Staggering in price, formidable in technical sophistication, unprecedented in level of national commitment—Zheng's voyages remain the closest functional equivalent to the cost, effort, and risk required to travel into deep space. Trying to picture what settling other planets might entail? One place to look is 15th-century China.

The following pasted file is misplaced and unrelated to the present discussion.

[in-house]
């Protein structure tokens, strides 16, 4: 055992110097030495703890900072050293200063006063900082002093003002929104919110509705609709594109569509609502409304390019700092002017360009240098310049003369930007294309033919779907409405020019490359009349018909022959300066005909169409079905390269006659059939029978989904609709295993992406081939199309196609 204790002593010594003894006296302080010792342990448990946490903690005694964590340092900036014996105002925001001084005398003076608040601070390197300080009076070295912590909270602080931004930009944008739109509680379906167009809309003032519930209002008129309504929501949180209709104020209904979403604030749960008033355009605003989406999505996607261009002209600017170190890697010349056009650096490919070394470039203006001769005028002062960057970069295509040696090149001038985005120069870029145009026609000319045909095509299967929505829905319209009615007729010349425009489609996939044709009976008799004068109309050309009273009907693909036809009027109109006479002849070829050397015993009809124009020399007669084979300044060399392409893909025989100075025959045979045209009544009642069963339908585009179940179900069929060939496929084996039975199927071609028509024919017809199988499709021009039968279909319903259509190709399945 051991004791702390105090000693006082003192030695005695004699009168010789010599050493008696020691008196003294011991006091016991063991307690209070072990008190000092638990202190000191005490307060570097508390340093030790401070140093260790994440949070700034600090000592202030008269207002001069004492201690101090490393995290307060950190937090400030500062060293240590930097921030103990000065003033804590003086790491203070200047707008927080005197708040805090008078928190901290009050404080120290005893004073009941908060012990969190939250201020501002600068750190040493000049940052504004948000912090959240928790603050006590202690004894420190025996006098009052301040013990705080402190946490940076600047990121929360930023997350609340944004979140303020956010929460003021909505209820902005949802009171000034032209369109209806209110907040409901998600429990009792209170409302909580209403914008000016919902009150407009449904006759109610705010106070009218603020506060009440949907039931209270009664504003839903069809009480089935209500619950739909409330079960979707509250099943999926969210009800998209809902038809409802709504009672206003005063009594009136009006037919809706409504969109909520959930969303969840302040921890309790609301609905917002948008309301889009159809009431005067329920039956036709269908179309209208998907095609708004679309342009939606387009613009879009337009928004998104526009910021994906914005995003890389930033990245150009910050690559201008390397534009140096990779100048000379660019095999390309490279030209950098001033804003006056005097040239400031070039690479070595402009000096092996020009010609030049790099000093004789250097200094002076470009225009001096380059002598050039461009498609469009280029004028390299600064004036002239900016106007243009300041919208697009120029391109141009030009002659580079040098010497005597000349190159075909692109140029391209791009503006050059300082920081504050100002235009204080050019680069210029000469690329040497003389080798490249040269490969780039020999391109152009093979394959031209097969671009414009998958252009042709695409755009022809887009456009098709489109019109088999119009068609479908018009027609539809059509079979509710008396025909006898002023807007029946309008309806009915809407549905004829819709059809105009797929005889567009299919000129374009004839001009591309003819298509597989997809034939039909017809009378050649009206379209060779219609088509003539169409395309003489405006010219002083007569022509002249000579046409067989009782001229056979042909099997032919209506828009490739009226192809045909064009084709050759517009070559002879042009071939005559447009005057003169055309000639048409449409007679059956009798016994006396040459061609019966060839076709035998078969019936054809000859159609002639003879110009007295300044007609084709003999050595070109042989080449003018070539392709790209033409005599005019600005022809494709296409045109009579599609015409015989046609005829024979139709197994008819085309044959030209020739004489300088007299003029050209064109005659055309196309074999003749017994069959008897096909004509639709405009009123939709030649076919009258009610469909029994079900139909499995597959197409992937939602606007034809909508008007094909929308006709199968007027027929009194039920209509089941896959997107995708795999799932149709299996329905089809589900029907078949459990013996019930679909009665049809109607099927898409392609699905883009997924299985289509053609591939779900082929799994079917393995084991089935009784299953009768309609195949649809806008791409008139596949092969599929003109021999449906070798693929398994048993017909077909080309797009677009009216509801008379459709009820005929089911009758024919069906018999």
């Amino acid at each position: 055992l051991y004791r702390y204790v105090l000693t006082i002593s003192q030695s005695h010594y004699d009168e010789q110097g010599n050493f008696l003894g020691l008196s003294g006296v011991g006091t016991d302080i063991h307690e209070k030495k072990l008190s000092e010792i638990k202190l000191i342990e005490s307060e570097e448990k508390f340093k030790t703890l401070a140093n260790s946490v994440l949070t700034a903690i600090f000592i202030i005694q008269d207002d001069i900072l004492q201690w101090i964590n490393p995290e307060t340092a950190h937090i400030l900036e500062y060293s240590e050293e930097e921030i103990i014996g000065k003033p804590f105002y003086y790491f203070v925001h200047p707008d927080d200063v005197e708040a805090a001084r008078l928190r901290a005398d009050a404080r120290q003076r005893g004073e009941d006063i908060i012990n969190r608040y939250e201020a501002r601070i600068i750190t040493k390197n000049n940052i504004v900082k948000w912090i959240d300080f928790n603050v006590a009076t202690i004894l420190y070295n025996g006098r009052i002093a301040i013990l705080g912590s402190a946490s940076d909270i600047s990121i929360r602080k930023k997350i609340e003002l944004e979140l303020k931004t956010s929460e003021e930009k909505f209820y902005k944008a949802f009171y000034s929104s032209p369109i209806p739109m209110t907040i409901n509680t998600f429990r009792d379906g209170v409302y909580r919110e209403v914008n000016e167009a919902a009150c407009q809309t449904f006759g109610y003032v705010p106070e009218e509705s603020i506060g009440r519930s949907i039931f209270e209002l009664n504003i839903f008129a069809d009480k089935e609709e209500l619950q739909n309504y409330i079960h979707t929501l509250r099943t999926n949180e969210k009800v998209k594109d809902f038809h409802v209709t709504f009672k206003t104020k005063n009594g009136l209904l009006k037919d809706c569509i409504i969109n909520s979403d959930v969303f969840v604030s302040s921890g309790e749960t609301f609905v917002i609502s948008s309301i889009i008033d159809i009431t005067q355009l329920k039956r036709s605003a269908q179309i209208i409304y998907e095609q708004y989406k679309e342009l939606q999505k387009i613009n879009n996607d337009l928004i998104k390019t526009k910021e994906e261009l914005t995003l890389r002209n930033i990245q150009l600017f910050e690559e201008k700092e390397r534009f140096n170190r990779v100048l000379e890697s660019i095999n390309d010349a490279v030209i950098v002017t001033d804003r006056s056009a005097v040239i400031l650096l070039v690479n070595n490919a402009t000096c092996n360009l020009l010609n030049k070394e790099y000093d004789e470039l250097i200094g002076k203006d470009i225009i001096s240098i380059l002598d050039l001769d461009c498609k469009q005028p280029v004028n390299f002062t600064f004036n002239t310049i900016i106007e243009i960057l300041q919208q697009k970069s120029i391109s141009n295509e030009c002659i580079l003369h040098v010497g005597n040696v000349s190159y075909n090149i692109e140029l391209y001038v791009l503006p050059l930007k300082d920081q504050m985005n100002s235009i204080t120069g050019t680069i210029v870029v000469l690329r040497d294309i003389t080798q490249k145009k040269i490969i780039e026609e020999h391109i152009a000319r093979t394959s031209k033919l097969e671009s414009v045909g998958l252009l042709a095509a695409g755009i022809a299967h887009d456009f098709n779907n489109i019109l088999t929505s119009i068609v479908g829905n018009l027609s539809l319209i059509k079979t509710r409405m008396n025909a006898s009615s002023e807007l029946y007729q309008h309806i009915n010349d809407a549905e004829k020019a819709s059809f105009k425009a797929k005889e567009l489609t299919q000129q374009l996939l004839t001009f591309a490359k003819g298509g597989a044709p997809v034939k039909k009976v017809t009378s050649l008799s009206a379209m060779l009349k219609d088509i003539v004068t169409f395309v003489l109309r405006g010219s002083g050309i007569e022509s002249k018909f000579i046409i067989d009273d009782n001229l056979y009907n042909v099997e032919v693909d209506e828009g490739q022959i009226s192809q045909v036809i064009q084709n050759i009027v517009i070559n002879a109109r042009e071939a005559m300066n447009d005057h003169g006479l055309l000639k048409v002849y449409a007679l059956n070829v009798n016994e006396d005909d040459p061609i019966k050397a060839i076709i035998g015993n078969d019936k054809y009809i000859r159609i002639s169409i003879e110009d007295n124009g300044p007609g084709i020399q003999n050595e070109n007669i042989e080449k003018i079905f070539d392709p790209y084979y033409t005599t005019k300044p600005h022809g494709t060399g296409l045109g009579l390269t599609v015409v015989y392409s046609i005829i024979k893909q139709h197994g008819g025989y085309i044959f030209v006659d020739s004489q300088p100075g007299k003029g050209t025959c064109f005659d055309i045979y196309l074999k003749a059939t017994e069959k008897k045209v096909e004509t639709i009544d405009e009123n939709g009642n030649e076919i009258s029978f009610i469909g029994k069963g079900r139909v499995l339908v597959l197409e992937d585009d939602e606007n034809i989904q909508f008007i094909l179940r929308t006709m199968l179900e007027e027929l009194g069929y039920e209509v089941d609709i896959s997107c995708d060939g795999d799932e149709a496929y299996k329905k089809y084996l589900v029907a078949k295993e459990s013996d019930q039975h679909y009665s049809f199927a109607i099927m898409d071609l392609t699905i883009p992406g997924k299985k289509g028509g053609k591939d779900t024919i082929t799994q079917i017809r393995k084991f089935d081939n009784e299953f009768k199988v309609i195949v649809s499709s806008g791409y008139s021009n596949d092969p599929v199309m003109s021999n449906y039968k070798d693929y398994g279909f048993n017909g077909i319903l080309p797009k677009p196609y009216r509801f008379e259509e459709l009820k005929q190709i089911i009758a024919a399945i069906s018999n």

Zheng was an unlikely candidate for a life of far-flung adventure. At the time of his birth, China was torn by war between the Yuan dynasty and surging Ming rebels. Zheng was born into a Muslim family in the remote Yunnan province, then a battleground between Yuan and Ming. When he was about 10, invading Ming forces captured him and slaughtered most of his family. The boy was castrated. Forced to serve the Ming crown prince, Zheng eventually became his confidant and trusted adviser. After the last Yuan emperor fled in 1368, Zheng became part of an elite group of eunuch adventurers and troubleshooters at the Ming court in Beijing.